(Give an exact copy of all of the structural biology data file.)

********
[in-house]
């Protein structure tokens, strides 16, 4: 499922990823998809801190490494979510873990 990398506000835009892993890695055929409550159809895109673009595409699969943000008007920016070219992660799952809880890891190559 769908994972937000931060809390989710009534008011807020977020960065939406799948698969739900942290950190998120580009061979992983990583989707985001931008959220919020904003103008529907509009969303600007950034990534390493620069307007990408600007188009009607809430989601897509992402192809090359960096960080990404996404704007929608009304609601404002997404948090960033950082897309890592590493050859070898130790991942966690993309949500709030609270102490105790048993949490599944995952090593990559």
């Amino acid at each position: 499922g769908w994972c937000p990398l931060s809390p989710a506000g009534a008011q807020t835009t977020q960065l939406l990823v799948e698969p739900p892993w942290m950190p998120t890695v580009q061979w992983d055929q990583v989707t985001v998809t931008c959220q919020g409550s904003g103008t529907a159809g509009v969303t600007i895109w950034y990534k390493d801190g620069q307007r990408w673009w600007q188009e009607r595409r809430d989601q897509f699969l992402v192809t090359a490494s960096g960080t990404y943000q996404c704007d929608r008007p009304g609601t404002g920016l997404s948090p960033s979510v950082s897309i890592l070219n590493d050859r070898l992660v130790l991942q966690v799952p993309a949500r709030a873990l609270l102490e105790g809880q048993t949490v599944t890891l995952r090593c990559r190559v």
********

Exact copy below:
[in-house]
């Protein structure tokens, strides 16, 4: 499922990823998809801190490494979510873990 990398506000835009892993890695055929409550159809895109673009595409699969943000008007920016070219992660799952809880890891190559 769908994972937000931060809390989710009534008011807020977020960065939406799948698969739900942290950190998120580009061979992983990583989707985001931008959220919020904003103008529907509009969303600007950034990534390493620069307007990408600007188009009607809430989601897509992402192809090359960096960080990404996404704007929608009304609601404002997404948090960033950082897309890592590493050859070898130790991942966690993309949500709030609270102490105790048993949490599944995952090593990559």
């Amino acid at each position: 499922g769908w994972c937000p990398l931060s809390p989710a506000g009534a008011q807020t835009t977020q960065l939406l990823v799948e698969p739900p892993w942290m950190p998120t890695v580009q061979w992983d055929q990583v989707t985001v998809t931008c959220q919020g409550s904003g103008t529907a159809g509009v969303t600007i895109w950034y990534k390493d801190g620069q307007r990408w673009w600007q188009e009607r595409r809430d989601q897509f699969l992402v192809t090359a490494s960096g960080t990404y943000q996404c704007d929608r008007p009304g609601t404002g920016l997404s948090p960033s979510v950082s897309i890592l070219n590493d050859r070898l992660v130790l991942q966690v799952p993309a949500r709030a873990l609270l102490e105790g809880q048993t949490v599944t890891l995952r090593c990559r190559v």